A polar bear rests on the tundra, conserving energy

Polar bears are meant to be wild and deserve our respect. Tundra Buggies allow photographers to capture stunning images of polar bears without disturbing them.

© Daniel J. Cox/Natural Exposures

10/24/2018 5:47:32 PM

Tips on Photographing Polar Bears

By Daniel J. Cox, Natural Exposures

All good wildlife and natural history photography should be more about concern for your subject than getting that elusive photograph. The age-old adage “whatever it takes to get the picture” has no place in our increasingly fragile natural world. With that in mind, I’d like to share with you some tips on photographing polar bears from a Tundra Buggy, making sure your subject remains safe and respected, while you go home with amazing pictures of the animals you love. 

  • Be prepared. There’s no substitute for being deeply familiar with your camera. This only happens by spending time using it. Most travelers don’t have the luxury of using their cameras every day, but it’s imperative to refresh your memory before you get to the field to shoot. 
  • Use your histogram. All digital cameras have a histogram, which lets you see if you’re getting a proper exposure. The rule of thumb for a white polar bear on white snow on a cloudy day is to compensate your exposure by +1 stop from what your camera suggests. If it’s bright and sunny, with the same subject matter, you can trust your camera meter, with no need for compensation. 
  • Move gently and slowly when shooting in a Tundra Buggy and do your best to not slam the door when going out on the back deck. Wild animals are not accustomed to the noisy environment we humans thrive in. Your travel partners will also appreciate it since many come to the Arctic to get a dose of peaceful, natural bliss. 
  • Stabilize your camera. Bean bags are my number one preference for stabilizing my cameras. They’re relatively lightweight, easy to move at a moment’s notice, and don’t have legs, like a tripod. Tripods protrude into other bear watchers’ space, often extending out into the aisle where they can easily trip people.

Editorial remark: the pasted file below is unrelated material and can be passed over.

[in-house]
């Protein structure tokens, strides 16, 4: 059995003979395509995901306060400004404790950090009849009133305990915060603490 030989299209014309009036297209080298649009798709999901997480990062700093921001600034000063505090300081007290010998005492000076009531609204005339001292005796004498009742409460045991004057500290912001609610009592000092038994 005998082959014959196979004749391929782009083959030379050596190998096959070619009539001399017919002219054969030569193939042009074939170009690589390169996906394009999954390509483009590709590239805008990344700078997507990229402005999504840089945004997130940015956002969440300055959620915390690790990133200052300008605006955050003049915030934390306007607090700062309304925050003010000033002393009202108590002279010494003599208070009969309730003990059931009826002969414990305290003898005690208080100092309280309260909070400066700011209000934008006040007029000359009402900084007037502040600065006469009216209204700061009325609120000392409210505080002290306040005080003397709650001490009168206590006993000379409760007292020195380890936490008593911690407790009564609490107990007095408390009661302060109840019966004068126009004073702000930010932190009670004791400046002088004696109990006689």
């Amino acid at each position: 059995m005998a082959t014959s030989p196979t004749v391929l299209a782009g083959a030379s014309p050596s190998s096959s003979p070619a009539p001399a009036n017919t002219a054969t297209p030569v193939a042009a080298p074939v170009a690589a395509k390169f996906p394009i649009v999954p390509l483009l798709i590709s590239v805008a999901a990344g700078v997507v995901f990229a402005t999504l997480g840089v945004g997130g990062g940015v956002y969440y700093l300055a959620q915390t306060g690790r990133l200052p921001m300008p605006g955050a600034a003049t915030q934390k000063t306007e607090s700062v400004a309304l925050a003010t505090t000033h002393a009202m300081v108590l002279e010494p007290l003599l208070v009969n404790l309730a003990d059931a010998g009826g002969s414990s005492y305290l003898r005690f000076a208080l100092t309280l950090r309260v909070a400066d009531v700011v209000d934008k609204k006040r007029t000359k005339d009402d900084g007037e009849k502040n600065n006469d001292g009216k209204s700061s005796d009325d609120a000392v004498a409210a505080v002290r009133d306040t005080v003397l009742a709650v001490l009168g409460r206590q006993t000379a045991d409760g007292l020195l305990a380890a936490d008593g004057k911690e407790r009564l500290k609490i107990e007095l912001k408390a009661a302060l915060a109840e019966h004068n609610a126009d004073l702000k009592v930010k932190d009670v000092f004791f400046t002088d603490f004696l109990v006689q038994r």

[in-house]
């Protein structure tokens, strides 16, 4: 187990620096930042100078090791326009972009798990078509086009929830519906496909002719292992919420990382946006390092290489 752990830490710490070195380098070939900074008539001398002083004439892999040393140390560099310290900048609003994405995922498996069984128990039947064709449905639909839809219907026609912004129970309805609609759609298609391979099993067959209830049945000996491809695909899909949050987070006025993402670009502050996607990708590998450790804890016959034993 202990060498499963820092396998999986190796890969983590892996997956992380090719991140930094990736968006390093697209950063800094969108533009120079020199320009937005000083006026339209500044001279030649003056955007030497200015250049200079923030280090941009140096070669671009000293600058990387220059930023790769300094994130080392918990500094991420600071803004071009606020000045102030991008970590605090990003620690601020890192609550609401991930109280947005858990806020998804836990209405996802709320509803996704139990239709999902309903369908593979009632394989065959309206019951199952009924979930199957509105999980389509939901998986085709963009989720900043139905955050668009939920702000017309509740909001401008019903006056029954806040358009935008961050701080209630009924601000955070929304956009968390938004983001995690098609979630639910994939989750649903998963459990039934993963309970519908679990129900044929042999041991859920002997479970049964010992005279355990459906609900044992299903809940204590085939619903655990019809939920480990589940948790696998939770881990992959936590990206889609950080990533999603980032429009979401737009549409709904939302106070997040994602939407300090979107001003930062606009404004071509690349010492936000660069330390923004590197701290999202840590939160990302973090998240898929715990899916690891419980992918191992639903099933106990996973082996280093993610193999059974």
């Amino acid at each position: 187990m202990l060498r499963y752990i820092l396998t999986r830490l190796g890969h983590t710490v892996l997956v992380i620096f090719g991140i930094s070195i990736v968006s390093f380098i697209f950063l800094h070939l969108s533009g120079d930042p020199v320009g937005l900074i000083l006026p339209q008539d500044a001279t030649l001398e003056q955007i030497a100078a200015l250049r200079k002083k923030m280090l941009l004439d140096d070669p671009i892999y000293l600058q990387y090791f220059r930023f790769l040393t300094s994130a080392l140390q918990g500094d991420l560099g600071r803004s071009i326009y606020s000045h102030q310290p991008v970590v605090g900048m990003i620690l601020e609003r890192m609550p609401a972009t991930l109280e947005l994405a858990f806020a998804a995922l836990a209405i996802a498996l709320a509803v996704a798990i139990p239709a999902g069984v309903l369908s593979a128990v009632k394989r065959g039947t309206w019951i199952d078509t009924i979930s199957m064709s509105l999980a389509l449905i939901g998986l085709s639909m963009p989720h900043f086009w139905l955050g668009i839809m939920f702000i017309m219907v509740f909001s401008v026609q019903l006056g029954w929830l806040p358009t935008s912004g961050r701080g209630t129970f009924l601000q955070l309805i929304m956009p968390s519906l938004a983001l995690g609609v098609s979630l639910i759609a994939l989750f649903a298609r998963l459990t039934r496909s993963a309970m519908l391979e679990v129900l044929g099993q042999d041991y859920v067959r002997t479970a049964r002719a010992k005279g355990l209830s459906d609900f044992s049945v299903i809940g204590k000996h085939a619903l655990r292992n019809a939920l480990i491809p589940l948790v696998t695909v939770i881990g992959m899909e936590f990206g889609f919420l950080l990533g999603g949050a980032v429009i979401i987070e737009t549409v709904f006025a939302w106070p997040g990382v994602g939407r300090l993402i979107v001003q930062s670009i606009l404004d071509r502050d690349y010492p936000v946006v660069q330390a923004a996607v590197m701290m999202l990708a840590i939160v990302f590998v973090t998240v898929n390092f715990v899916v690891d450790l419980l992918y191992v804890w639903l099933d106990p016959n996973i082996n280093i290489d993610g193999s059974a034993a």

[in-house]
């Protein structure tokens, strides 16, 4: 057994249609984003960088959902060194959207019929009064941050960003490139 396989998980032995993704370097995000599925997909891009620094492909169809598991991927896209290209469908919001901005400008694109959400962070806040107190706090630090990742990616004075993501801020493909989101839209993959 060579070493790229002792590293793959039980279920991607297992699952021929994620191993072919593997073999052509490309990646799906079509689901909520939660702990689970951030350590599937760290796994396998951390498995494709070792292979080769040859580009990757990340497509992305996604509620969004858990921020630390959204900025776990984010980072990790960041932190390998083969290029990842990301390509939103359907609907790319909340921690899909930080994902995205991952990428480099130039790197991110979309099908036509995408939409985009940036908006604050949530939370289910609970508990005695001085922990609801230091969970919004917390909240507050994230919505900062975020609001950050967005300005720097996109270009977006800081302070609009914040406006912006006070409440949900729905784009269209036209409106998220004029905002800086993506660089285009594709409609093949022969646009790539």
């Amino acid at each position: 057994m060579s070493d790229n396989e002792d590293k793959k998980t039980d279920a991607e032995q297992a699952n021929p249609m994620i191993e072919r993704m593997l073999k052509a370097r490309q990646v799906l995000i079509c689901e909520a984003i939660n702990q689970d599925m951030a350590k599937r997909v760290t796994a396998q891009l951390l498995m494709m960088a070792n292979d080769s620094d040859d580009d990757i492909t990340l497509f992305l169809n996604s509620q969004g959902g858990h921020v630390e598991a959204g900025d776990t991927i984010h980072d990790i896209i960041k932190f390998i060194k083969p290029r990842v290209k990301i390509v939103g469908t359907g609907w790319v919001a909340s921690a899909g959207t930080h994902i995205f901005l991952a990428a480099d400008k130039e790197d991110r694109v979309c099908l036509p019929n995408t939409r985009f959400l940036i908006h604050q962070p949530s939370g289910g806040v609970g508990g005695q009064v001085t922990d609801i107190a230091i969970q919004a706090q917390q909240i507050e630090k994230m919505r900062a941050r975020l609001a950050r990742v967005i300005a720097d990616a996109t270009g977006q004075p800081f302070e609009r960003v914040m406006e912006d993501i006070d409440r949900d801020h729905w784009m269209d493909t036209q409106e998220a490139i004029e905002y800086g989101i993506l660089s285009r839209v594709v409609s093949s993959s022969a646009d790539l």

• For sharpest images make sure you use a one stop higher shutter speed than the lens you’re using. In other words, if shooting with a 300mm, on a full frame camera, you’ll want a shutter speed of 1/600th of a second or higher. 
  • Think about the Rule of Thirds for better pictures. Dissect your viewfinder into thirds horizontally and thirds vertically. Wherever the lines intersect is a great place for something in the frame of interest. An example would be a bear as part of a large landscape. Or …  a close-up of the head of a bear where the eyes fall into the upper thirds of the frame and the nose in the lower third.
  • Use the lowest ISO for less grain. When the light starts to fade it’s necessary to start using higher ISO settings. The higher he ISO on digital cameras, the more potential there is for what looks like grain. Reduce this effect by always using the lowest ISO possible. This is especially true for smaller, less expensive cameras.
  • Use a Cloudy White Balance setting when shooting sunsets or sunrises. The beautiful warm light we all get excited about is often reduced or removed when shooting Auto WB. Using Cloudy makes certain it will be the beautiful, colorful light you remember. 

Polar bears are meant to be wild. We want to keep it that way, so they can coexist with humans for many generations to come. Geoff York, Polar Bears International’s senior director of conservation, reminds you to be respectful of the bears and your fellow wildlife viewers:

  • Avoid any actions that change the behavior of wildlife; in particular, do not feed the bears.
  • Resist the temptation to talk to polar bears or otherwise try to draw their attention. By remaining silent you may be lucky enough to hear them sniff or vocalize.
  • Polar bears can and do jump. Keep that in mind when viewing bears up close and pay attention to hanging straps, scarves, etc. 

Daniel J. Cox of Natural Exposures has been pursuing his life-long dream of photographing nature in all its elements for over 25 years. He is a member of Polar Bears International's Advisory Council and leads our Arctic Documentary Project.

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